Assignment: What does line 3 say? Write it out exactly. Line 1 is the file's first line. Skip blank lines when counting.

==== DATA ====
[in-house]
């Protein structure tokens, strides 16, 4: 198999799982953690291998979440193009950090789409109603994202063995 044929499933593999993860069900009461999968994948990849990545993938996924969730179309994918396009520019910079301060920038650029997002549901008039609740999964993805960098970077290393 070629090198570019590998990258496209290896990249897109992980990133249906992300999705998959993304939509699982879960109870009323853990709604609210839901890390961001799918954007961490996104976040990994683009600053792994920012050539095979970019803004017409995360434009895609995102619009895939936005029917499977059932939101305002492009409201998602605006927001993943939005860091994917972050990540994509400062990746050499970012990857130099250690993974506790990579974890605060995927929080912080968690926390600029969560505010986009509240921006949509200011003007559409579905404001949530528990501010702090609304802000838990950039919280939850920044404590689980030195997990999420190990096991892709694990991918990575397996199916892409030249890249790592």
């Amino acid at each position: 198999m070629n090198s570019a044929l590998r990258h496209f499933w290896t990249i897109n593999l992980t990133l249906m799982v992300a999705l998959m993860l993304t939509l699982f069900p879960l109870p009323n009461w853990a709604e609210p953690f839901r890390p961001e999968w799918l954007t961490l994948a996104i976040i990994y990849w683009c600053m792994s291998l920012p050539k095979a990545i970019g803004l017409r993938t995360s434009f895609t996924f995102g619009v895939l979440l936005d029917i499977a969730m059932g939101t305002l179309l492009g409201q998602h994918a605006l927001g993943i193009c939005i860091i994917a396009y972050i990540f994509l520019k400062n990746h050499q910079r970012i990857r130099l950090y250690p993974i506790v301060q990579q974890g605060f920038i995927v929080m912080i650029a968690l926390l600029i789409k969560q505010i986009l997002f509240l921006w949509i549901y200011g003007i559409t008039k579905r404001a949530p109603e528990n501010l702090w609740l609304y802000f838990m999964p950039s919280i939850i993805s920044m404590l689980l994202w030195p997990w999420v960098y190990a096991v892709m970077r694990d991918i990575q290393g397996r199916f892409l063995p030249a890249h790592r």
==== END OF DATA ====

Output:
């Amino acid at each position: 198999m070629n090198s570019a044929l590998r990258h496209f499933w290896t990249i897109n593999l992980t990133l249906m799982v992300a999705l998959m993860l993304t939509l699982f069900p879960l109870p009323n009461w853990a709604e609210p953690f839901r890390p961001e999968w799918l954007t961490l994948a996104i976040i990994y990849w683009c600053m792994s291998l920012p050539k095979a990545i970019g803004l017409r993938t995360s434009f895609t996924f995102g619009v895939l979440l936005d029917i499977a969730m059932g939101t305002l179309l492009g409201q998602h994918a605006l927001g993943i193009c939005i860091i994917a396009y972050i990540f994509l520019k400062n990746h050499q910079r970012i990857r130099l950090y250690p993974i506790v301060q990579q974890g605060f920038i995927v929080m912080i650029a968690l926390l600029i789409k969560q505010i986009l997002f509240l921006w949509i549901y200011g003007i559409t008039k579905r404001a949530p109603e528990n501010l702090w609740l609304y802000f838990m999964p950039s919280i939850i993805s920044m404590l689980l994202w030195p997990w999420v960098y190990a096991v892709m970077r694990d991918i990575q290393g397996r199916f892409l063995p030249a890249h790592r």